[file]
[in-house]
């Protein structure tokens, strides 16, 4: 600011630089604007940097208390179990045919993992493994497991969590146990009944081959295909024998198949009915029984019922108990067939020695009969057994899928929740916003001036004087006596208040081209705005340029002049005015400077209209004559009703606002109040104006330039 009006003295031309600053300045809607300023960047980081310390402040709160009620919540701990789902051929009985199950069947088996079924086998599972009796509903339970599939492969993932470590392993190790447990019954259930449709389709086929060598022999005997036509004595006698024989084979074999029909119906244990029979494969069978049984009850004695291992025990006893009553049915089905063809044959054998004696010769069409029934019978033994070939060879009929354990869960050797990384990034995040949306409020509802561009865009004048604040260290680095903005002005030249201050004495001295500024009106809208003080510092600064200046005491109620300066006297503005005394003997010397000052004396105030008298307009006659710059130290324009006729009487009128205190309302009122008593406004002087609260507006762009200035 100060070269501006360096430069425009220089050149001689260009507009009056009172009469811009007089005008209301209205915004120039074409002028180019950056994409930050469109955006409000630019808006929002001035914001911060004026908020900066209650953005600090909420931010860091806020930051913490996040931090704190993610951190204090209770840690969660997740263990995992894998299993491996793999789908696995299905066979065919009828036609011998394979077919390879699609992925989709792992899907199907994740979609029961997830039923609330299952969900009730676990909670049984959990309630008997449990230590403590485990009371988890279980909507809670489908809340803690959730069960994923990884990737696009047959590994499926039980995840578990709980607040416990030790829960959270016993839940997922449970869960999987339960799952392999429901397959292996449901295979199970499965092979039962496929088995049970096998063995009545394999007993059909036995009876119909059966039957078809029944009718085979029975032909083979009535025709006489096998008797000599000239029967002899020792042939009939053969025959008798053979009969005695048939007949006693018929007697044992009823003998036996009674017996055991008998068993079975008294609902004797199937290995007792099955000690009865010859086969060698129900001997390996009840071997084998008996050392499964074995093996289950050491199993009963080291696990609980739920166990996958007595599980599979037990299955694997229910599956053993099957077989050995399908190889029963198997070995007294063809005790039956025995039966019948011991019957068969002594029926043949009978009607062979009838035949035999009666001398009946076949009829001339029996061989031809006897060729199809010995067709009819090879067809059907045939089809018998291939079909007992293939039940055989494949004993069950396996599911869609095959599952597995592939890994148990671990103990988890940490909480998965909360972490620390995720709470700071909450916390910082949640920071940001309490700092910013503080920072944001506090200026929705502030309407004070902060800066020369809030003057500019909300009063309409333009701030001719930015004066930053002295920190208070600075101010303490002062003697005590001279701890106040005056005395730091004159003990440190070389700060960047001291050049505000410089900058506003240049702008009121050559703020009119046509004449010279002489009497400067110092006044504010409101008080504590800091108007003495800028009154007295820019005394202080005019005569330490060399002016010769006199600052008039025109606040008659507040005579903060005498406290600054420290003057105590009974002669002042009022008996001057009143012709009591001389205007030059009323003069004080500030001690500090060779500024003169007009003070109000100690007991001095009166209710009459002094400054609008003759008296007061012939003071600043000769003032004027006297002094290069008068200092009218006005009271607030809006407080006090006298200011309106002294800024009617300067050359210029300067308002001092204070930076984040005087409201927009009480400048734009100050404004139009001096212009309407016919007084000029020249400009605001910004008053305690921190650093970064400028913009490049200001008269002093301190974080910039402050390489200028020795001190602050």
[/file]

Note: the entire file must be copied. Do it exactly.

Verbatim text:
[in-house]
């Protein structure tokens, strides 16, 4: 600011630089604007940097208390179990045919993992493994497991969590146990009944081959295909024998198949009915029984019922108990067939020695009969057994899928929740916003001036004087006596208040081209705005340029002049005015400077209209004559009703606002109040104006330039 009006003295031309600053300045809607300023960047980081310390402040709160009620919540701990789902051929009985199950069947088996079924086998599972009796509903339970599939492969993932470590392993190790447990019954259930449709389709086929060598022999005997036509004595006698024989084979074999029909119906244990029979494969069978049984009850004695291992025990006893009553049915089905063809044959054998004696010769069409029934019978033994070939060879009929354990869960050797990384990034995040949306409020509802561009865009004048604040260290680095903005002005030249201050004495001295500024009106809208003080510092600064200046005491109620300066006297503005005394003997010397000052004396105030008298307009006659710059130290324009006729009487009128205190309302009122008593406004002087609260507006762009200035 100060070269501006360096430069425009220089050149001689260009507009009056009172009469811009007089005008209301209205915004120039074409002028180019950056994409930050469109955006409000630019808006929002001035914001911060004026908020900066209650953005600090909420931010860091806020930051913490996040931090704190993610951190204090209770840690969660997740263990995992894998299993491996793999789908696995299905066979065919009828036609011998394979077919390879699609992925989709792992899907199907994740979609029961997830039923609330299952969900009730676990909670049984959990309630008997449990230590403590485990009371988890279980909507809670489908809340803690959730069960994923990884990737696009047959590994499926039980995840578990709980607040416990030790829960959270016993839940997922449970869960999987339960799952392999429901397959292996449901295979199970499965092979039962496929088995049970096998063995009545394999007993059909036995009876119909059966039957078809029944009718085979029975032909083979009535025709006489096998008797000599000239029967002899020792042939009939053969025959008798053979009969005695048939007949006693018929007697044992009823003998036996009674017996055991008998068993079975008294609902004797199937290995007792099955000690009865010859086969060698129900001997390996009840071997084998008996050392499964074995093996289950050491199993009963080291696990609980739920166990996958007595599980599979037990299955694997229910599956053993099957077989050995399908190889029963198997070995007294063809005790039956025995039966019948011991019957068969002594029926043949009978009607062979009838035949035999009666001398009946076949009829001339029996061989031809006897060729199809010995067709009819090879067809059907045939089809018998291939079909007992293939039940055989494949004993069950396996599911869609095959599952597995592939890994148990671990103990988890940490909480998965909360972490620390995720709470700071909450916390910082949640920071940001309490700092910013503080920072944001506090200026929705502030309407004070902060800066020369809030003057500019909300009063309409333009701030001719930015004066930053002295920190208070600075101010303490002062003697005590001279701890106040005056005395730091004159003990440190070389700060960047001291050049505000410089900058506003240049702008009121050559703020009119046509004449010279002489009497400067110092006044504010409101008080504590800091108007003495800028009154007295820019005394202080005019005569330490060399002016010769006199600052008039025109606040008659507040005579903060005498406290600054420290003057105590009974002669002042009022008996001057009143012709009591001389205007030059009323003069004080500030001690500090060779500024003169007009003070109000100690007991001095009166209710009459002094400054609008003759008296007061012939003071600043000769003032004027006297002094290069008068200092009218006005009271607030809006407080006090006298200011309106002294800024009617300067050359210029300067308002001092204070930076984040005087409201927009009480400048734009100050404004139009001096212009309407016919007084000029020249400009605001910004008053305690921190650093970064400028913009490049200001008269002093301190974080910039402050390489200028020795001190602050």